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Un-Cooped: Deconstructing the Domesticated Chicken

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Un-Cooped: Deconstructing the Domesticated Chicken

From United Poultry Concerns (UPC)
May 2013

uncooped chicken museum UPC
Image from Un-Cooped: Deconstructing the Domesticated Chicken

A project of National Museum of Animals & Society

United Poultry Concerns is pleased to announce the debut of the eagerly-awaited exhibit “Un‑Cooped” on May 11, 2013. The exhibit features a wealth of historical and contemporary documents about chicken-human relationships and about chickens themselves.

Gathered together in this permanent digital collection are photographs, illustrations, paintings, essays, interviews, videos, and campaign materials capturing the myriad ways in which chickens have been perceived and treated by humans, how they have suffered and died and recovered and rejoiced and been loved, cherished, honored, tortured, murdered, maligned and advocated for.

United Poultry Concerns is an underwriter of Un-Cooped and a contributor in the form of essays, an interview, images, and donated artifacts to the NMAS Permanent Collection. Un-Cooped debuted in May to coincide with United Poultry Concerns’ International Respect for Chickens Day May 4 / Month of May celebration of chickens.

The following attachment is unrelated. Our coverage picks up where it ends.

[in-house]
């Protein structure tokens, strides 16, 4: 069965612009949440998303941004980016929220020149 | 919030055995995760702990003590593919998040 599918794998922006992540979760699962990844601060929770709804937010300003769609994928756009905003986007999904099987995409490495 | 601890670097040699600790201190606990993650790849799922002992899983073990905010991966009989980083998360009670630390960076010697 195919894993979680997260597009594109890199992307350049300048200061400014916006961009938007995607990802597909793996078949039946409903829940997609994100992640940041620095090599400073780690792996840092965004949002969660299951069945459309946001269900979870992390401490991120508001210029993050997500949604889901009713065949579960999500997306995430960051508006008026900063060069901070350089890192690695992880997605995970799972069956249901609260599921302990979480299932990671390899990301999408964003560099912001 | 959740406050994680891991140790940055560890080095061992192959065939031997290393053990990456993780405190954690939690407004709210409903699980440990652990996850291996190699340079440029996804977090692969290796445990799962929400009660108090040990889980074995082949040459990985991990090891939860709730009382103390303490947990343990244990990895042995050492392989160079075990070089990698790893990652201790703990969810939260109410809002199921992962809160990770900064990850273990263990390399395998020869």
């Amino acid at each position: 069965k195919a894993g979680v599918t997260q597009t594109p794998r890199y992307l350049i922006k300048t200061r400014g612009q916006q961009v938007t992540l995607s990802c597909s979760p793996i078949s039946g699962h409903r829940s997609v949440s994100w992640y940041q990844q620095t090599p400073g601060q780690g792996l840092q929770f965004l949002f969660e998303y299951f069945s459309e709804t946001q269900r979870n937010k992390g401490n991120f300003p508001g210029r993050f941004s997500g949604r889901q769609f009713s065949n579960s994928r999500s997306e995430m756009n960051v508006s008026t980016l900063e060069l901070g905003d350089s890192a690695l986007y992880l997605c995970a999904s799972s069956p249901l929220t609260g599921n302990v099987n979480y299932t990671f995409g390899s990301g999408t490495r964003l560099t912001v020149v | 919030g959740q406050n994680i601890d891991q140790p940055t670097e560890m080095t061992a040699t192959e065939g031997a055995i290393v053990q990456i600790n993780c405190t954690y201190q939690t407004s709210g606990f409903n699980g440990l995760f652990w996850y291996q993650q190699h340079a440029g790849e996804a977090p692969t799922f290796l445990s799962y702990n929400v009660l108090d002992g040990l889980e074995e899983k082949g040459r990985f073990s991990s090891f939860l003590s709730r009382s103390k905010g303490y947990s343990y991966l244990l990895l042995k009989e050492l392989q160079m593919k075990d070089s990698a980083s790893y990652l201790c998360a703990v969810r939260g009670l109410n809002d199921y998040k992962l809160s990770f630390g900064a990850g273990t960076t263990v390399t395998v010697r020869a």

Announcing the Grand Opening of Un-Cooped, Museum Founder & Executive Director, Carolyn Marino Mullin, stated, “Chickens are among the most abused and under-appreciated species in the world. We think it is important to show people the ways we as a culture view and treat chickens and to introduce them to chickens as individuals with their own wants, needs and interests.”

Un-Cooped includes “dozens of museum artifacts from the museum’s collection, including postcards, advertisements, industry implements, and materials from chicken protection campaigns. The ‘chicken portrait gallery’ section will invite visitors to ‘meet’ 150 chickens as individuals through the words and lenses of their caretakers.”

Without further ado, let’s open the museum door and enter the world of “Un-Cooped: Deconstructing the Domesticated Chicken.”